Despite lesson, voter apathy reigns in Mower County

Published 12:00 am Saturday, March 17, 2001

How soon we forget the lesson of Nov.

Saturday, March 17, 2001

How soon we forget the lesson of Nov. 7, 2000.

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Let’s turn back the calendar just four short months and remember the events of Nov. 7. It was Election Day in these United States. The country was going to the polls to elect the next president of the United States. A difficult decision faced the country as two solid, but not spectacular candidates squared off.

On the one side was Vice President Al Gore. He was billed as the proven commodity and the one to vote for if one was happy with the direction of the country under the leadership of President Bill Clinton.

On the other side was Texas Gov. George W. Bush. He was billed as the "change" candidate. He was the candidate who would bring an outsiders’ perspective to Washington and would restore dignity to the office of the president.

Americans went to the polls, in less than overwhelming numbers mind you, and cast votes across the country that resulted in a virtual tie between the candidates.

Instead of going to bed on Nov. 7 and knowing who the next president was, Americans went to sleep anticipating by the morning of Nov. 8 a clear winner would emerge.

The morning of Nov. 8 arrived, but a winner did not.

After more than 30 days of courtroom activity in Florida, George W. Bush was finally declared the winner and is now serving his first term as president of the United States.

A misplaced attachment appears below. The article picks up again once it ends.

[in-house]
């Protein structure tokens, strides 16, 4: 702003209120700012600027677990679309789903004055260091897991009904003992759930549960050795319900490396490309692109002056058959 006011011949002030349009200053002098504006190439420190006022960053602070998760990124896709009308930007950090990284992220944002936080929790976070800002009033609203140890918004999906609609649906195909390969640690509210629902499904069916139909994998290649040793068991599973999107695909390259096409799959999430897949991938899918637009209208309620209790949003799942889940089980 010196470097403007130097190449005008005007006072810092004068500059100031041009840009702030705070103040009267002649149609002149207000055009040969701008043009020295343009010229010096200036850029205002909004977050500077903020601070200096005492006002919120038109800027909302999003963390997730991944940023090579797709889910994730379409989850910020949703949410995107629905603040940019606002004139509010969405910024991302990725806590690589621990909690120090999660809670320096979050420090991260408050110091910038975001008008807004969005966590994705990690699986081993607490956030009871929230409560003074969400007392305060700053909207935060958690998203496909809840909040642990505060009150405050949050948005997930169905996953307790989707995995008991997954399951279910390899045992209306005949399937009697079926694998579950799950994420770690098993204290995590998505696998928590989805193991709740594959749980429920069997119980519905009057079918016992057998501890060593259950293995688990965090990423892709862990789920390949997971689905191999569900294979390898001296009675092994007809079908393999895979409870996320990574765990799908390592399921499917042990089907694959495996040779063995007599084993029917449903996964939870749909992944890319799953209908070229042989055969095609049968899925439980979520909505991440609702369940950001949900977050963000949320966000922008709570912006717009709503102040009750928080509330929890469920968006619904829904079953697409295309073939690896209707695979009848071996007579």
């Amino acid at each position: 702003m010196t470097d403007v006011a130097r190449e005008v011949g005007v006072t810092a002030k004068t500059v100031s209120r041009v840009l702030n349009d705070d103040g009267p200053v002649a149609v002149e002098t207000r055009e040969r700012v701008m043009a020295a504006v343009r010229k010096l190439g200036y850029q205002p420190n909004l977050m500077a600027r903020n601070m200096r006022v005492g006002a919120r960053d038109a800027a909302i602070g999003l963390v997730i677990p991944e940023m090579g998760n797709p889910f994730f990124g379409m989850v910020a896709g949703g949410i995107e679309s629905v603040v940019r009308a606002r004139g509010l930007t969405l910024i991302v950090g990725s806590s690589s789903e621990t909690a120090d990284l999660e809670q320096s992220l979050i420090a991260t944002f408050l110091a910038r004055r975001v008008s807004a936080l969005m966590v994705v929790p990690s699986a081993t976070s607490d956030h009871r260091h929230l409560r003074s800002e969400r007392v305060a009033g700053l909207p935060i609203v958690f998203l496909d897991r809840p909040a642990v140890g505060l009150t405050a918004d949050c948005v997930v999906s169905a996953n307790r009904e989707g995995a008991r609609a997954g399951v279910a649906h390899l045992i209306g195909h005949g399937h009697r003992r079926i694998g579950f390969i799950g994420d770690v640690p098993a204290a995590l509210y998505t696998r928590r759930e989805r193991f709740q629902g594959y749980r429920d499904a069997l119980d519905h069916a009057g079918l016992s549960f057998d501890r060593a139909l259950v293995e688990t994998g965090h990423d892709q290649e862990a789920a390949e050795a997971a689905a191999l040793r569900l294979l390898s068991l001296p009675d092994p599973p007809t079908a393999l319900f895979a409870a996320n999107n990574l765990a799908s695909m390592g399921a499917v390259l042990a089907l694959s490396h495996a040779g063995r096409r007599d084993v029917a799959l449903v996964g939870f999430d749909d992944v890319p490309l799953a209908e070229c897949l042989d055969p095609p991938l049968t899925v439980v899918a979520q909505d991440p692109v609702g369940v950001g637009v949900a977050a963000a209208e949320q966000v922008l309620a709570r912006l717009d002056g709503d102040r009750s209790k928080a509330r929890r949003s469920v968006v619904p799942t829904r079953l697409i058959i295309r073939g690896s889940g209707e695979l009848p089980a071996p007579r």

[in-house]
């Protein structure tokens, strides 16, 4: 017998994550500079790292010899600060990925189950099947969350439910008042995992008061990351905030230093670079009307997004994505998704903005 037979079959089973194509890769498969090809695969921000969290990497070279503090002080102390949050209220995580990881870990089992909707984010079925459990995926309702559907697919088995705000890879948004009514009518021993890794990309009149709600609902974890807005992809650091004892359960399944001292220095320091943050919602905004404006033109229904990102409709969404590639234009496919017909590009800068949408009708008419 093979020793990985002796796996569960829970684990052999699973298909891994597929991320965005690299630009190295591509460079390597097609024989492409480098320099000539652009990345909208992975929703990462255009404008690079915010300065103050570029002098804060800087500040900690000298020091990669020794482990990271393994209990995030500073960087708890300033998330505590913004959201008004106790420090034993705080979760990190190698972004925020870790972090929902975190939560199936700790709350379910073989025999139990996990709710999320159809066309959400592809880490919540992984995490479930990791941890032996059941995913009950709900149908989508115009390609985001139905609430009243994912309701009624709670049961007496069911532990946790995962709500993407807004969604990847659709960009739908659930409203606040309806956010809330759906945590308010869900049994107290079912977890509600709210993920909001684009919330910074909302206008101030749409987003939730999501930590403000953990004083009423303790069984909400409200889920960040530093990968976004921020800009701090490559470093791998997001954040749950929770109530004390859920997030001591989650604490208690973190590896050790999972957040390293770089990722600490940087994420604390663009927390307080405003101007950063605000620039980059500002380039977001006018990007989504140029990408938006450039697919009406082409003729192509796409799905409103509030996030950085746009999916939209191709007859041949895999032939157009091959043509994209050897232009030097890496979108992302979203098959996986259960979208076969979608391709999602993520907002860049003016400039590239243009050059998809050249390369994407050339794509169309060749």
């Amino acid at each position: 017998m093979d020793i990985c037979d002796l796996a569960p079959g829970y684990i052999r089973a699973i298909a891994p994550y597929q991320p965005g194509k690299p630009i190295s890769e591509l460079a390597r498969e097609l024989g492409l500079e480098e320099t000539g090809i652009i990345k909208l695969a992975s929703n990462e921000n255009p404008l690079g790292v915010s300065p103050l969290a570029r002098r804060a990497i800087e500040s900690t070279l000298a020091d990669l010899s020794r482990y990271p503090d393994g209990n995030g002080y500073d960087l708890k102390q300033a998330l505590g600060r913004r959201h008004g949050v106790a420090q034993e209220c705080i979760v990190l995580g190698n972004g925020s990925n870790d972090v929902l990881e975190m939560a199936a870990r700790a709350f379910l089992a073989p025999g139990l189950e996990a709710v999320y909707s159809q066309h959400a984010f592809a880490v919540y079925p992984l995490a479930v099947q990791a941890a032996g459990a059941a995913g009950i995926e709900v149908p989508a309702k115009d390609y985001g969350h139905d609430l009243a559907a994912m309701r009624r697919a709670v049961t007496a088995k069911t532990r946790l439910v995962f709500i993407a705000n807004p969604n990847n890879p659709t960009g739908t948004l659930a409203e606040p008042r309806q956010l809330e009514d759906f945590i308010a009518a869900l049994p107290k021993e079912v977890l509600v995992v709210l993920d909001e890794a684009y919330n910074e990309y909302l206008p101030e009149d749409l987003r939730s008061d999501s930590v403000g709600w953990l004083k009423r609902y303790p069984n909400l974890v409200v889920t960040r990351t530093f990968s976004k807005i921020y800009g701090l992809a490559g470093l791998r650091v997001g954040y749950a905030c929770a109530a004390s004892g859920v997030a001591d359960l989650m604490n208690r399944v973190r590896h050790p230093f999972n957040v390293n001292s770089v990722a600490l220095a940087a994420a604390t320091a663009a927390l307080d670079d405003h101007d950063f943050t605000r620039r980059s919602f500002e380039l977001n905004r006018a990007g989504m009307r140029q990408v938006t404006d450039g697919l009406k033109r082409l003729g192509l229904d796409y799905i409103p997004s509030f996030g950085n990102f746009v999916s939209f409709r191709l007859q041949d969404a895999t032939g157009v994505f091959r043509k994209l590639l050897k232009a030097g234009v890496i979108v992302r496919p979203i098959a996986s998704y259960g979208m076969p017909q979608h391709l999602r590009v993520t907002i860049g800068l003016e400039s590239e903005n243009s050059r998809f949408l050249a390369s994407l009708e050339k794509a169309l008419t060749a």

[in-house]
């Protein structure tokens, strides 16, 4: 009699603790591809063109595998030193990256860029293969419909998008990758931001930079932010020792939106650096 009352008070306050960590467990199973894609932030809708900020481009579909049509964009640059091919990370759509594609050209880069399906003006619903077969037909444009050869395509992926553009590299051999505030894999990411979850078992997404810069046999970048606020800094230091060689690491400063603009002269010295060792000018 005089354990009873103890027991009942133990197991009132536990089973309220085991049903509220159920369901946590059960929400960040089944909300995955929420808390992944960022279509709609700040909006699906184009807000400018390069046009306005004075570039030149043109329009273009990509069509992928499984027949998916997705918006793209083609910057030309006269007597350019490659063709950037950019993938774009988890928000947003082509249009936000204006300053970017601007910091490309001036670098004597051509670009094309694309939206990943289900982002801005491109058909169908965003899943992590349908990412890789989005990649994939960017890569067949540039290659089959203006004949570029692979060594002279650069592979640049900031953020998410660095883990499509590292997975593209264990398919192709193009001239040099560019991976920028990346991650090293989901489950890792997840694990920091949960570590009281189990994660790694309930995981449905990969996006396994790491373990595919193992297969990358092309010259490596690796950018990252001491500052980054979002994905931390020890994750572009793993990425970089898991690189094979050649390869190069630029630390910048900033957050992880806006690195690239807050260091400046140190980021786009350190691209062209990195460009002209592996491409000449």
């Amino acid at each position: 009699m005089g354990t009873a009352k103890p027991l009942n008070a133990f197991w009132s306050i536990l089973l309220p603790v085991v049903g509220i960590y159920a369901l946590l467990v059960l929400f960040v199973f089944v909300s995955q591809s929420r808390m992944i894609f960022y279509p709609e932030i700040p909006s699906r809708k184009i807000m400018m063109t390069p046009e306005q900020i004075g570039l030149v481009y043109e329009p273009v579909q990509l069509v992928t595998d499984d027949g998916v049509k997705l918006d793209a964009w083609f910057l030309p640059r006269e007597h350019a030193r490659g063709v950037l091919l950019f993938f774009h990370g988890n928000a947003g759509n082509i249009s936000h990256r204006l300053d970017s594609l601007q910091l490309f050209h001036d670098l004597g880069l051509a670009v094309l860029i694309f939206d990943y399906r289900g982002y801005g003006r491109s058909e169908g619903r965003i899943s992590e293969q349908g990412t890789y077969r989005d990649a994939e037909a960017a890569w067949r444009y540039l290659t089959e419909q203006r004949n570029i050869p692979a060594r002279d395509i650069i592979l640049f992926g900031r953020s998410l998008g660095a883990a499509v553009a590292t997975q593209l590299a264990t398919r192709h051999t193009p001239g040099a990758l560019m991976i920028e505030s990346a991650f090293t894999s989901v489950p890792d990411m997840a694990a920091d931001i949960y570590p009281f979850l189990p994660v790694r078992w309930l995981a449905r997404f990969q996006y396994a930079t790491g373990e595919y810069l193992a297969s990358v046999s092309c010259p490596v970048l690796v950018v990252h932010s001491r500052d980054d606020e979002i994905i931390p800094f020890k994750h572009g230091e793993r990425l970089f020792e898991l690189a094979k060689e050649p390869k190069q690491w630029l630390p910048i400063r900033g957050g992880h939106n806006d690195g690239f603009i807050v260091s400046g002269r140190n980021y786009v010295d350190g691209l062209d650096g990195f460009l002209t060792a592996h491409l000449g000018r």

The lesson talked about for days, weeks and months after the Nov. 7 presidential election was how much weight just one vote carried. If ever there was, or will be, a civics lesson on the importance of voting in a democracy, it was delivered on Nov. 7.

No matter if you were a blue-collar laborer in Detroit, a filmmaker in Los Angeles, or a stockbroker on Wall Street, your vote counted just as much as the next person’s and that vote mattered.

Here in Mower County the lesson of Nov. 7 apparently has been lost on a majority of the registered voters in the county’s Fifth District.

Mower County’s Fifth District is currently in the midst of a campaign battle for the Fifth District commissioner’s seat that was opened when Gary Nemitz retired. Garry Ellingson and Dick Chaffee are seeking the vacant position on the Mower County Board of Commissioners.

However, if the results of a primary election on Feb. 27 are an indication it appears Ellingson, Chaffee, and their respective families and friends may be the only ones aware or who truly care.

In the five-person primary, only 338 of the 4,593 registered voters in the Fifth District turned out to vote. That’s an appalling 7 percent voter turnout.

Registered voters of the Fifth District need to get out and vote on Tuesday, March 20. In this democracy you have a right to express your opinion with a vote. If we fail to exercise the right, we have failed the founders of this country and those that have fought in wars to protect our freedoms. We have simply acquiesced to others we may not agree with.

Too many people complain about the action, or inaction, of government, but do nothing about it. Citizens have many ways to get involved, including voting and attending meetings. Failure to cast a vote eliminates a citizen’s right to criticize and question.

To paraphrase famous Holocaust author Elie Wiesel, the greatest sin is not committing the act, but watching the act being committed and standing idly by.

Fifth District registered voters will have a chance to redeem themselves come Tuesday, March 20, when the final vote will take place to see if Ellingson or Chaffee will take the spot of the Mower County Board of Commissioners. Get out and vote and be the difference.